Space station commander Bill Shepherd (US), Soyuz commander Yuri Gidzenko and flight engineer Sergei Krikalev have trained for four years in both Russia and the US in preparation for the expedition, which represents the first permanent human occupation of the space station. The crew is expecting a number of visitors over the next few months. A mission at the end of November will deliver and install solar panels and power systems. In January 2001 the space shuttle is due to carry the 'Destiny' US laboratory module to the space station. Destiny will allow the astronauts to probe the structure of various materials under microgravity conditions to establish some of the fundamental properties of matter. Shepherd, Gidzenko and Krikalev will fly home in mid-February on the STS-102 mission, on which a replacement crew will arrive.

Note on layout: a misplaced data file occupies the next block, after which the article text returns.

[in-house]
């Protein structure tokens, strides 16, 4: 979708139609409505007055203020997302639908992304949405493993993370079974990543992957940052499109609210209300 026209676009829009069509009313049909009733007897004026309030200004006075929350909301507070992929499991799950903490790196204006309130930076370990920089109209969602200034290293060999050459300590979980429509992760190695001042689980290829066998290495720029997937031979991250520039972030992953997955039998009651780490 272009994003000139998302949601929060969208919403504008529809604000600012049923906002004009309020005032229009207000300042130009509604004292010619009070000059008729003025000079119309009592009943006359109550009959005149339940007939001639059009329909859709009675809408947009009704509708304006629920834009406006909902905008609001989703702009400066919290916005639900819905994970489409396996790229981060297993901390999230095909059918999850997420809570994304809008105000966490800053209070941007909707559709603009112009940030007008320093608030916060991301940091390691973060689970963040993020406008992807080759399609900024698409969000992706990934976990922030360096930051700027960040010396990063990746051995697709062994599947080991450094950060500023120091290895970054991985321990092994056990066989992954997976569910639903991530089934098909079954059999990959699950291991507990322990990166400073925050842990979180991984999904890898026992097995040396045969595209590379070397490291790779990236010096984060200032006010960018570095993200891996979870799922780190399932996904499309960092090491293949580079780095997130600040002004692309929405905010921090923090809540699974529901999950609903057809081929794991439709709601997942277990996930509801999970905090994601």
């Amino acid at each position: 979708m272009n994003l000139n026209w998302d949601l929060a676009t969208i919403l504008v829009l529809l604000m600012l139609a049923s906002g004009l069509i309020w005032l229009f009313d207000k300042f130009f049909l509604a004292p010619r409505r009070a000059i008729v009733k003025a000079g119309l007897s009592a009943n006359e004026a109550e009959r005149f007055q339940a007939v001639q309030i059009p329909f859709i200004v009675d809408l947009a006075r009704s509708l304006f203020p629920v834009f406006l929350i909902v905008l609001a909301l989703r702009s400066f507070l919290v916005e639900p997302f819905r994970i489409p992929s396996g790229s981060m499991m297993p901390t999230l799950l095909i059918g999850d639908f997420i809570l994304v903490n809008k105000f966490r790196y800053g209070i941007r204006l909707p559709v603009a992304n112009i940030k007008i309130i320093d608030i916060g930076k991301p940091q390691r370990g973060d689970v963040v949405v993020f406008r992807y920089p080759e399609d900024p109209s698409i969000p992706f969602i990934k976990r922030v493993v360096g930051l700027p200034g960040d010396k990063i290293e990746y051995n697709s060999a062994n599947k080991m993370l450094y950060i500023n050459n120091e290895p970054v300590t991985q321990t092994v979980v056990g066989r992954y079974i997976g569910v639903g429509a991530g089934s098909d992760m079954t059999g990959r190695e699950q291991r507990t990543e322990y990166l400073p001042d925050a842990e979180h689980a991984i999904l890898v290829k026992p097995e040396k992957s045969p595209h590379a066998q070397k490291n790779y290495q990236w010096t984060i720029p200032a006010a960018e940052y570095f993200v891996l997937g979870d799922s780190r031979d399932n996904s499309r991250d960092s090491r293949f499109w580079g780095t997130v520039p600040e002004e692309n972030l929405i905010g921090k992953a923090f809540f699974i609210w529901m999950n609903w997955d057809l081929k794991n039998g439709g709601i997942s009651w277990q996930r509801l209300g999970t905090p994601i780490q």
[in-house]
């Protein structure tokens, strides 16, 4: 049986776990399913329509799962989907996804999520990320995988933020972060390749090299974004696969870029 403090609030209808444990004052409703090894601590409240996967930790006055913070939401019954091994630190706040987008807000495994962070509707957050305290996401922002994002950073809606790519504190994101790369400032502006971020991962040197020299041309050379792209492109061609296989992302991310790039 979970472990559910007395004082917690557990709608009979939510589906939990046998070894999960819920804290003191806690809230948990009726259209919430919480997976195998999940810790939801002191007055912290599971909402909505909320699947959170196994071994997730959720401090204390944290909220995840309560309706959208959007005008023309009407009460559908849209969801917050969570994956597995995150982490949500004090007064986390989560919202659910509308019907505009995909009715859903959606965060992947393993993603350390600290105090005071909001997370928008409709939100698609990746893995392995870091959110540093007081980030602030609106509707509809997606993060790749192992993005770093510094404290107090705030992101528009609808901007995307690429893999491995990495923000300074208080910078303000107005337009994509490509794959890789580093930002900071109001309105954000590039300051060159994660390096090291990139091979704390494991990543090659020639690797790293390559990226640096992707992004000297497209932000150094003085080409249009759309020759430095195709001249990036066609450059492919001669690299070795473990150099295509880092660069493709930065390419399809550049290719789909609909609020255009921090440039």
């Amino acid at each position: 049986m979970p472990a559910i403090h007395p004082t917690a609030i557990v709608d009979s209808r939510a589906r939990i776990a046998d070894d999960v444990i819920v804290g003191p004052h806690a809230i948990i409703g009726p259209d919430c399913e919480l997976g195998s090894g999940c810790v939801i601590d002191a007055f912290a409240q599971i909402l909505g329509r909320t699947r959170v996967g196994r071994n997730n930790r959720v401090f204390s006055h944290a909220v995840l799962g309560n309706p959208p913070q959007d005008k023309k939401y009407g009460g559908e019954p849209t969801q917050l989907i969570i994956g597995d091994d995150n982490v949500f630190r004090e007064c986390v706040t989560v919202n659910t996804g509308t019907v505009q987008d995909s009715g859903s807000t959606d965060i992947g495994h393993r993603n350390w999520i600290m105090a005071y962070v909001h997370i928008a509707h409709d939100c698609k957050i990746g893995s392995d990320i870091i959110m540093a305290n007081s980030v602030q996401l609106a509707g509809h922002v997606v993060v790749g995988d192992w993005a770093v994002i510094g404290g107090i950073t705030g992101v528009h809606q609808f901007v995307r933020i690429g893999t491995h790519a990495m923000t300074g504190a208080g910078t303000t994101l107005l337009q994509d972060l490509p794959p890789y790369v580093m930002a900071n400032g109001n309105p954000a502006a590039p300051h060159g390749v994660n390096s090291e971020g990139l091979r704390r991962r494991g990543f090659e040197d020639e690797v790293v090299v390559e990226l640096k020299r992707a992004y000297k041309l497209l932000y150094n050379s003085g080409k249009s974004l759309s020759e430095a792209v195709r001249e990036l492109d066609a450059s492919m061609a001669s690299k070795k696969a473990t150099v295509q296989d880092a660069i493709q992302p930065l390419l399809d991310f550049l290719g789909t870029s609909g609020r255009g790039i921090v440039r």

The Soyuz rocket took off at 8.53 central European time (CET) from the Baikonur cosmodrome in Kazakhstan. The astronauts are expected to dock at the Zvezda module of the station at 10.20 CET on 2 November. Zvezda houses the living quarters and control centre. The second module - Zarya - provides power and propulsion and the third section, known as Node 1, serves as a connector for future extensions to the station.

Until the space station is fully functional, the program of scientific experiments will be limited mainly to biological and physiological investigations of the effects of life in space on the astronauts' own bodies. But the crew also plans some preliminary experiments of crystal growth in weightless conditions and observations of Earth for meteorological and geological studies.